# Laplacian of Temperature

I have the following question: In an isotropic medium with constant thermal conductivity, the temperature T(x,y) is independent of time. Show that the laplacian of T is zero. (4 marks)

I don't really know where to start with this, I thought this was just what steady heat flow was governed by but I don't know how to show it.

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Hint: look at the heat equation. –  Alex R. May 8 '13 at 15:53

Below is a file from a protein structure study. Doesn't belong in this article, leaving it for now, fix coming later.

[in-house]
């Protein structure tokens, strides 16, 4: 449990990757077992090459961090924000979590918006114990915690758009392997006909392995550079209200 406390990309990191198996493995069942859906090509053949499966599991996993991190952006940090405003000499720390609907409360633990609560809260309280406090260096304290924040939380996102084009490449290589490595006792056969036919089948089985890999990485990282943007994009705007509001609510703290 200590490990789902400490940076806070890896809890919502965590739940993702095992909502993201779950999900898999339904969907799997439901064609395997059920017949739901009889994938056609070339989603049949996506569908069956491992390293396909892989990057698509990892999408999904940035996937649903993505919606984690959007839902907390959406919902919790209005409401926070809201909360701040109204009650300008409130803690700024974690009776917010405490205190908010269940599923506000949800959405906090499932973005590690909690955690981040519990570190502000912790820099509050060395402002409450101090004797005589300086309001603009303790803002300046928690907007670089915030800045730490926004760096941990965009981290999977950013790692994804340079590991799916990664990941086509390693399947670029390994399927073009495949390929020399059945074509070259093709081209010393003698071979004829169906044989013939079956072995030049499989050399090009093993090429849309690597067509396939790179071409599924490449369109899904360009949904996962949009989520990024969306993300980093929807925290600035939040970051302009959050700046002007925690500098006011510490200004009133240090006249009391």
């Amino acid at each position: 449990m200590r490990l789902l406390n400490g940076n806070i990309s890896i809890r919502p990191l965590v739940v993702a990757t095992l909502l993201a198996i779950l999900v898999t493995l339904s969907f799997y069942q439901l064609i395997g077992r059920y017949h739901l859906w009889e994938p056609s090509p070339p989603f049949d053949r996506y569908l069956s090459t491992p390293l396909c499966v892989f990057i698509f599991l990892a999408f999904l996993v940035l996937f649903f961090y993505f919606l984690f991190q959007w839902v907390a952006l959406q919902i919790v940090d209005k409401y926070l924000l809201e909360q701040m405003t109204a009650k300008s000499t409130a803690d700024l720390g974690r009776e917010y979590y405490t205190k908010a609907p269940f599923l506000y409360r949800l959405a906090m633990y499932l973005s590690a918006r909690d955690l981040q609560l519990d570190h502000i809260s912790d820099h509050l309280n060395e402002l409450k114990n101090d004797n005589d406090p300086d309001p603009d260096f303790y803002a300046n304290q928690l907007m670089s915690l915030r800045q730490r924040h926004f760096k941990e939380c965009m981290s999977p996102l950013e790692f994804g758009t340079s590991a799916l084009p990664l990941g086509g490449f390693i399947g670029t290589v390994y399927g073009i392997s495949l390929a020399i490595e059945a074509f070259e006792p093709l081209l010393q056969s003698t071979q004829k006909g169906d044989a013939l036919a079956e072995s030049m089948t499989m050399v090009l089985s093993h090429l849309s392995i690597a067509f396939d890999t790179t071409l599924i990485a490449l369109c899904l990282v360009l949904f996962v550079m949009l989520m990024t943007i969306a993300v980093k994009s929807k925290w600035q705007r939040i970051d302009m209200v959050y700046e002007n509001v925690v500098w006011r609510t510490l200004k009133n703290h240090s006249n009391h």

The law describing the distribution of heat is the heat equation,namely $$u_t(t,x,y) = D\Delta u(t,x,y).$$ Here the function $u(t,x,y)$ gives the temperature at position $(x,y)$ and time $t$, while $D$ is a constant representing the thermal diffusivity. You can find how to derive the equation here: http://en.wikipedia.org/wiki/Heat_equation.
Now, if the temperature is constant in time ($u(t,x,y) = u(x,y)$), then obviously $\Delta u = 0$.